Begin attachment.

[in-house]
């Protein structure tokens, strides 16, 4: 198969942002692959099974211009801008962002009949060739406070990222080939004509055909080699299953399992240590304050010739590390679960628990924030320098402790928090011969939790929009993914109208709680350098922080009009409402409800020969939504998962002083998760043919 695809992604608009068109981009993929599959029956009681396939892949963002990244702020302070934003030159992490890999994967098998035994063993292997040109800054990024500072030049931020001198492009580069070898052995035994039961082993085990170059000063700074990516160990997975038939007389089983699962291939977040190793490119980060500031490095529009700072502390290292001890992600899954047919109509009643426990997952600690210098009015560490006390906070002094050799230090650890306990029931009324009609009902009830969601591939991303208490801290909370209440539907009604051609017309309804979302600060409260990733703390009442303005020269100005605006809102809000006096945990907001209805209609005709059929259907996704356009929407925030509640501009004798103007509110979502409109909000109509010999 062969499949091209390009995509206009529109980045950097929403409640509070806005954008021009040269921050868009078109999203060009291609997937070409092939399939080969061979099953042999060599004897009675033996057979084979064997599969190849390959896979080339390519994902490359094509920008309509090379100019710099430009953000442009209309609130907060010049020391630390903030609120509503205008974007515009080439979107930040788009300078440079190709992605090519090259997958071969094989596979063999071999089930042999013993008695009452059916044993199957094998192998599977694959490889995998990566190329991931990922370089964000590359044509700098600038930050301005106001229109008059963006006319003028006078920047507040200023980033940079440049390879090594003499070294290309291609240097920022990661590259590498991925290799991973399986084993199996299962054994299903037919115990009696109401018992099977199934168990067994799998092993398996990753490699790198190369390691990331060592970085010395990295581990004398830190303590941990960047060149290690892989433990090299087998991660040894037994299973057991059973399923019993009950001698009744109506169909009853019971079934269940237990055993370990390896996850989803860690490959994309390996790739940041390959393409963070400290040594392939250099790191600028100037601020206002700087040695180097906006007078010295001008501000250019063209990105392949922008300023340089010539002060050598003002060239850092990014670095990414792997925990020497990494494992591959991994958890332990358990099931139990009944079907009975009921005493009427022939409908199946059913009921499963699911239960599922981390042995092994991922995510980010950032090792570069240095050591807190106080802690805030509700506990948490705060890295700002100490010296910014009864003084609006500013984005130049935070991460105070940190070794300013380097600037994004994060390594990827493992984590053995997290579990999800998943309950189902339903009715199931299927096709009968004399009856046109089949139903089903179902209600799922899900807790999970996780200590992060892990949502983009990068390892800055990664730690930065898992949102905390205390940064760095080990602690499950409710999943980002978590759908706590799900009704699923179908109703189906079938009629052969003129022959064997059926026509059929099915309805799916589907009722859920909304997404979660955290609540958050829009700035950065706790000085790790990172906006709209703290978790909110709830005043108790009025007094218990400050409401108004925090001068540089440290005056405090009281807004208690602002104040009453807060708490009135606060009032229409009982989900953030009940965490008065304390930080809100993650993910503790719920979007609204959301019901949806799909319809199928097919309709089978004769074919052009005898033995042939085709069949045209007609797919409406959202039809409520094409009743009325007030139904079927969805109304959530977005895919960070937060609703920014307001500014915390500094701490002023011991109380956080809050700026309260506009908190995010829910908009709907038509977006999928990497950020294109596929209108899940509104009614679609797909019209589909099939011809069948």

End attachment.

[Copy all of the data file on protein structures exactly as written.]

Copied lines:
[in-house]
């Protein structure tokens, strides 16, 4: 198969942002692959099974211009801008962002009949060739406070990222080939004509055909080699299953399992240590304050010739590390679960628990924030320098402790928090011969939790929009993914109208709680350098922080009009409402409800020969939504998962002083998760043919 695809992604608009068109981009993929599959029956009681396939892949963002990244702020302070934003030159992490890999994967098998035994063993292997040109800054990024500072030049931020001198492009580069070898052995035994039961082993085990170059000063700074990516160990997975038939007389089983699962291939977040190793490119980060500031490095529009700072502390290292001890992600899954047919109509009643426990997952600690210098009015560490006390906070002094050799230090650890306990029931009324009609009902009830969601591939991303208490801290909370209440539907009604051609017309309804979302600060409260990733703390009442303005020269100005605006809102809000006096945990907001209805209609005709059929259907996704356009929407925030509640501009004798103007509110979502409109909000109509010999 062969499949091209390009995509206009529109980045950097929403409640509070806005954008021009040269921050868009078109999203060009291609997937070409092939399939080969061979099953042999060599004897009675033996057979084979064997599969190849390959896979080339390519994902490359094509920008309509090379100019710099430009953000442009209309609130907060010049020391630390903030609120509503205008974007515009080439979107930040788009300078440079190709992605090519090259997958071969094989596979063999071999089930042999013993008695009452059916044993199957094998192998599977694959490889995998990566190329991931990922370089964000590359044509700098600038930050301005106001229109008059963006006319003028006078920047507040200023980033940079440049390879090594003499070294290309291609240097920022990661590259590498991925290799991973399986084993199996299962054994299903037919115990009696109401018992099977199934168990067994799998092993398996990753490699790198190369390691990331060592970085010395990295581990004398830190303590941990960047060149290690892989433990090299087998991660040894037994299973057991059973399923019993009950001698009744109506169909009853019971079934269940237990055993370990390896996850989803860690490959994309390996790739940041390959393409963070400290040594392939250099790191600028100037601020206002700087040695180097906006007078010295001008501000250019063209990105392949922008300023340089010539002060050598003002060239850092990014670095990414792997925990020497990494494992591959991994958890332990358990099931139990009944079907009975009921005493009427022939409908199946059913009921499963699911239960599922981390042995092994991922995510980010950032090792570069240095050591807190106080802690805030509700506990948490705060890295700002100490010296910014009864003084609006500013984005130049935070991460105070940190070794300013380097600037994004994060390594990827493992984590053995997290579990999800998943309950189902339903009715199931299927096709009968004399009856046109089949139903089903179902209600799922899900807790999970996780200590992060892990949502983009990068390892800055990664730690930065898992949102905390205390940064760095080990602690499950409710999943980002978590759908706590799900009704699923179908109703189906079938009629052969003129022959064997059926026509059929099915309805799916589907009722859920909304997404979660955290609540958050829009700035950065706790000085790790990172906006709209703290978790909110709830005043108790009025007094218990400050409401108004925090001068540089440290005056405090009281807004208690602002104040009453807060708490009135606060009032229409009982989900953030009940965490008065304390930080809100993650993910503790719920979007609204959301019901949806799909319809199928097919309709089978004769074919052009005898033995042939085709069949045209007609797919409406959202039809409520094409009743009325007030139904079927969805109304959530977005895919960070937060609703920014307001500014915390500094701490002023011991109380956080809050700026309260506009908190995010829910908009709907038509977006999928990497950020294109596929209108899940509104009614679609797909019209589909099939011809069948």